Living on Corregidor has given us opportunities to meet some interesting folks. While having lunch recently at the Corregidor Inn, Armando the tour guide introduced us to one of his guests. Paul Phillips then joined us at our table, and told us a little about his father who had been at Clark Field when war broke out and was captured in Mindanao five months later. As with most POWs captured in the Philippines, he was eventually transported out of the country by means of unmarked Japanese ships. When we asked him which Hellship transported his father, Paul said he didn’t know for sure but it was one that had been sunk by the Americans. Steve asked him if it was possibly the Oryoku Maru, to which Paul replied, “I’m not really sure, I’ll ask him.” Paul pulled out his Blackberry, sent an email to his father in Denver, Colorado, and minutes later, he received the response that his father had indeed been on that notorious ship. We commented to Paul how amazing it is that his father survived the voyage and that Paul had ever been born, and encouraged him to learn more about the Oryoku Maru story. We recommended the book Father Found by the late Duane Heisinger, which tells about Duane’s search for information about his own father who died days before reaching Japan. He’d been one of the 1,609 POWs who left Manila on the Oryoku Maru. Fewer than 500 of them reached Japan alive, and about half of those men died before liberation eight months later. We are only guessing, but feel that Paul’s father is probably one of no more that 10 or 20 men still living from that group.
Another interesting man is Harvey Dean. Harvey’s father had been captured on Bataan and began the Death March. However, on the second day he slipped away from the march – not uncommon since there were so many captives and relatively few guards – and managed to get to the shore at Cabcaben. After dark on April 10, he swam the six miles to Corregidor and was then assigned to Ft. Frank/Carabao Island which is also in Manila Bay, just off the coast of Cavite. He was captured there and brought back to Corregidor after the surrender of the Philippines about a month later. Before his death, he returned to the Philippines with Harvey, and showed him the spot from which he’d begun his swim.
Later Harvey repeated his father’s feat, and this year did it once again. We discourage swimming across the North Channel of Manila Bay, but if - like Harvey - you ever feel compelled to do it, please make arrangements with the Philippine Coast Guard to be accompanied by a boat the entire way. Harvey had the privilege of spending some time on Corregidor with his father, and he wanted to return to some of the places they’d gone together. So Steve and Harvey, who are less than a year apart in age, spent a day wandering around to some of the island’s gun batteries and tunnels. As we have reported before, Carabao Island is very difficult to access, and scrappers have removed all of the guns that were there. However, Harvey managed to get onto the island years ago to see it for himself. See if you agree that Harvey might be able to pass for Steve’s slightly older and shorter brother.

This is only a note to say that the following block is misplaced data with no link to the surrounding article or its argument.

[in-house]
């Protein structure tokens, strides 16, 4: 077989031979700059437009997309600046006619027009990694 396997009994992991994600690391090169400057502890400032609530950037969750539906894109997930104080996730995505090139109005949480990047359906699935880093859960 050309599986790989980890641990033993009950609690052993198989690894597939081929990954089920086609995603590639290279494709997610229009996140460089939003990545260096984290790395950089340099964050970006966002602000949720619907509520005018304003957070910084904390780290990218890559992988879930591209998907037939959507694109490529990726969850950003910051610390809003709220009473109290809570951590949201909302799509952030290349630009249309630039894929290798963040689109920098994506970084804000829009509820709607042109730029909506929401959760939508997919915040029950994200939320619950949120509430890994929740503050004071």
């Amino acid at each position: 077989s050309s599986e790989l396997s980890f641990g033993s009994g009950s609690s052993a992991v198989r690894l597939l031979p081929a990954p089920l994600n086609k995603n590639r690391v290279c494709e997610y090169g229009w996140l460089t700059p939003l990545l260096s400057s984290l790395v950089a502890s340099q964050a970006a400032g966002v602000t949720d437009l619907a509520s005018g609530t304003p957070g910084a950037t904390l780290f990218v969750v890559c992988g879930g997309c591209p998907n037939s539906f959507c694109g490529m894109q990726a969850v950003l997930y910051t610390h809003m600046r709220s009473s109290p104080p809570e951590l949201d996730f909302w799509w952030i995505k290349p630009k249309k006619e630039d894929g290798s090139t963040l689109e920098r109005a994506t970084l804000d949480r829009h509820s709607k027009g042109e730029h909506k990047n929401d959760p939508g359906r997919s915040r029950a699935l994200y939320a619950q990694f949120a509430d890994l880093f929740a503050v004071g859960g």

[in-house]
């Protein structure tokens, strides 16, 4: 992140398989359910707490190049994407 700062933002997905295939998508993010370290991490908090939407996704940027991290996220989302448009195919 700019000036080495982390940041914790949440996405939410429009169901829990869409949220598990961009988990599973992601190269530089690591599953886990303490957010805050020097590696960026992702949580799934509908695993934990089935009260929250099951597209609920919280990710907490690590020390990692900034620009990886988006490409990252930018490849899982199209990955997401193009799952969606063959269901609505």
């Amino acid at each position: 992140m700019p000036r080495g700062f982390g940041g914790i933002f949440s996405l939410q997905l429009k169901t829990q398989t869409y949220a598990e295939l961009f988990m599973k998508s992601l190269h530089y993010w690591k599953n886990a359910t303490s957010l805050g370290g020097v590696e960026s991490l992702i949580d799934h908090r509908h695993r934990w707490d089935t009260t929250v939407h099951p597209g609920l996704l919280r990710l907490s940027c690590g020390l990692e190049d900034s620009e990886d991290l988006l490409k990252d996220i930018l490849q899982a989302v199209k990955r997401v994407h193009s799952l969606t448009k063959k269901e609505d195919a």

Bill and Midge Kirwan, regular visitors to the Rock, came back to spend a week. Their son Jason and his wife Jill joined them for a few days. On Thursday the six of us took a trip to Bataan to visit the Death March marker that Bill and Midge sponsored a year or so ago. We took a banca across the bay, then took a hired van to the marker, which lies on the road from Bagac to Balanga, considered the secondary route of the beginning of the march. A couple of miles from their marker is the Pantingan Bridge. The Pantingan massacre – where 400 mostly Filipino officers were beheaded at the whim of the Japanese – occurred within a few hundred yards of that bridge. We then headed up to the National Shrine on nearby Mt. Samat, which is located along the last line of defense in Bataan, and which is home to the 300-foot tall cross. Unfortunately the elevator in the cross was out of order so we were not able to go up inside the cross structure, but the view from the foot of the cross on this crystal clear day was still great. One of the panels on the base of the cross bears several images from Corregidor, including a two guns and the landing of the 503rd Parachute Regimental Combat Team. Later we went to Balanga where we visited the site of General King’s surrender and then had lunch at Jollibee.
After returning to Corregidor, Steve took Jason and Jill on a couple-hour excursion around Battery Wheeler, an area where he has taken several guests in the past couple weeks. All of a sudden, Jill, who was walking behind Steve, stopped and asked, “What’s this?” She bent over and picked up a small black and red object that she’d heard emitting a very high-pitched squeal, something Steve had not heard. It was some sort of ultrasonic insect repeller, something that another guest had lost about 10 days ago during a trek - still squealing away. The previous guest was quite upset about losing it, since his wife had just given it to him as a gift. We never thought we’d see it again, since the guest had searched the area diligently. We are hoping to return it.
While inside Wheeler Tunnel, Jill spotted a weird bug on a wall. Steve took a picture and has including it. It sort of looks like a spider but we don’t think that’s what it is. Surely one of our readers should be able to tell us what it is, or refer our question to an entomologist. It is rather large, at least three to four inches across its leg span.
Steve and Marcia on the Rock
P.S. We have just passed the 700 mark on our reader list. Some people pass it on and some people probably just chuck it in the trash, so who knows how many people actually read it each week?